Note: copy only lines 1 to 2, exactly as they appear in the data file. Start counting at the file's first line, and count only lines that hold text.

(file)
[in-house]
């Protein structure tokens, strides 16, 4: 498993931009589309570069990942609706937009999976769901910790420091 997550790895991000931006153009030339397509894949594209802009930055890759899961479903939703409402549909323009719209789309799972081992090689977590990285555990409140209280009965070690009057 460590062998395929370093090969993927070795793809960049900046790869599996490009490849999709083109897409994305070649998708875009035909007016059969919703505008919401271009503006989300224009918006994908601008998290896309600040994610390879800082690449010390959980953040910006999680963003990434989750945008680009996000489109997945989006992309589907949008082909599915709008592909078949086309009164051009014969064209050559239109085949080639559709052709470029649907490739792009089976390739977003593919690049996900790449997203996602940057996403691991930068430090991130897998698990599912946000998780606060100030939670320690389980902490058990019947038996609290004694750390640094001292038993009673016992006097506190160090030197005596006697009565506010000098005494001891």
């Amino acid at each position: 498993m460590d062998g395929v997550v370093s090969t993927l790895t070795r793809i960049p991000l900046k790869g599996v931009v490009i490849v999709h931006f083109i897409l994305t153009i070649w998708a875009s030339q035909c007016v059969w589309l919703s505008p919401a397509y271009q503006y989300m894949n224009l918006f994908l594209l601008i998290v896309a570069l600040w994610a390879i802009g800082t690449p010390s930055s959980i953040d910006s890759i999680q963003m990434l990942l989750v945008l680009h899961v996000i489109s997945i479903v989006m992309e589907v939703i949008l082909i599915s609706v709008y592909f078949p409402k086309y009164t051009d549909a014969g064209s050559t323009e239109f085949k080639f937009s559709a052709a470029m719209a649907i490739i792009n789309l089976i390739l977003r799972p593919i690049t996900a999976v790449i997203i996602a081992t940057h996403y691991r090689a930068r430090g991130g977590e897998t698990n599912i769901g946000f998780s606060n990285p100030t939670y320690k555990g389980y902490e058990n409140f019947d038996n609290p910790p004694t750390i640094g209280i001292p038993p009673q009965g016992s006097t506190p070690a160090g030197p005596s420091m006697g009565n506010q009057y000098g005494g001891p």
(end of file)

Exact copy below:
[in-house]
């Protein structure tokens, strides 16, 4: 498993931009589309570069990942609706937009999976769901910790420091 997550790895991000931006153009030339397509894949594209802009930055890759899961479903939703409402549909323009719209789309799972081992090689977590990285555990409140209280009965070690009057 460590062998395929370093090969993927070795793809960049900046790869599996490009490849999709083109897409994305070649998708875009035909007016059969919703505008919401271009503006989300224009918006994908601008998290896309600040994610390879800082690449010390959980953040910006999680963003990434989750945008680009996000489109997945989006992309589907949008082909599915709008592909078949086309009164051009014969064209050559239109085949080639559709052709470029649907490739792009089976390739977003593919690049996900790449997203996602940057996403691991930068430090991130897998698990599912946000998780606060100030939670320690389980902490058990019947038996609290004694750390640094001292038993009673016992006097506190160090030197005596006697009565506010000098005494001891």